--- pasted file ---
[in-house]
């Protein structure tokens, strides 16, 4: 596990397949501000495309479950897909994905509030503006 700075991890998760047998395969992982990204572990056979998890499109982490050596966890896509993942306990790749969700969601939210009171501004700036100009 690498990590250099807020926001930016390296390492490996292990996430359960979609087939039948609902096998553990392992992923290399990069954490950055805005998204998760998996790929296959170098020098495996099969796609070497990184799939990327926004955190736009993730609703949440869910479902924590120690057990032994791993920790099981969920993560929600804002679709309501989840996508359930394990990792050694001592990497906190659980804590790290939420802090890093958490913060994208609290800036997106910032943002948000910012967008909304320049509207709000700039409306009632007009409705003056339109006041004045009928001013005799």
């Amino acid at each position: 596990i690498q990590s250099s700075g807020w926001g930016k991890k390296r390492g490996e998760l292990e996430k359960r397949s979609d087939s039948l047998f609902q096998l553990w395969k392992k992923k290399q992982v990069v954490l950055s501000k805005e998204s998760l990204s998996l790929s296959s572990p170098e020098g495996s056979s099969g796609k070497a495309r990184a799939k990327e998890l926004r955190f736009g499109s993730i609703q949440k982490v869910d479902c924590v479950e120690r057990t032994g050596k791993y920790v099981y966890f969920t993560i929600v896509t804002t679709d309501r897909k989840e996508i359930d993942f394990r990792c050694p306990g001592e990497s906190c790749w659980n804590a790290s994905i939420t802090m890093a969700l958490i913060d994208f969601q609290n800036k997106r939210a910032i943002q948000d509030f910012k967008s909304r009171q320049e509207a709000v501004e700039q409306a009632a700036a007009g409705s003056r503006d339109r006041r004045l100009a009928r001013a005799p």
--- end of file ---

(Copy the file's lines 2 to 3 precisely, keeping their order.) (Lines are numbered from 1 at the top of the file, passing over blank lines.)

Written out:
């Protein structure tokens, strides 16, 4: 596990397949501000495309479950897909994905509030503006 700075991890998760047998395969992982990204572990056979998890499109982490050596966890896509993942306990790749969700969601939210009171501004700036100009 690498990590250099807020926001930016390296390492490996292990996430359960979609087939039948609902096998553990392992992923290399990069954490950055805005998204998760998996790929296959170098020098495996099969796609070497990184799939990327926004955190736009993730609703949440869910479902924590120690057990032994791993920790099981969920993560929600804002679709309501989840996508359930394990990792050694001592990497906190659980804590790290939420802090890093958490913060994208609290800036997106910032943002948000910012967008909304320049509207709000700039409306009632007009409705003056339109006041004045009928001013005799």
């Amino acid at each position: 596990i690498q990590s250099s700075g807020w926001g930016k991890k390296r390492g490996e998760l292990e996430k359960r397949s979609d087939s039948l047998f609902q096998l553990w395969k392992k992923k290399q992982v990069v954490l950055s501000k805005e998204s998760l990204s998996l790929s296959s572990p170098e020098g495996s056979s099969g796609k070497a495309r990184a799939k990327e998890l926004r955190f736009g499109s993730i609703q949440k982490v869910d479902c924590v479950e120690r057990t032994g050596k791993y920790v099981y966890f969920t993560i929600v896509t804002t679709d309501r897909k989840e996508i359930d993942f394990r990792c050694p306990g001592e990497s906190c790749w659980n804590a790290s994905i939420t802090m890093a969700l958490i913060d994208f969601q609290n800036k997106r939210a910032i943002q948000d509030f910012k967008s909304r009171q320049e509207a709000v501004e700039q409306a009632a700036a007009g409705s003056r503006d339109r006041r004045l100009a009928r001013a005799p």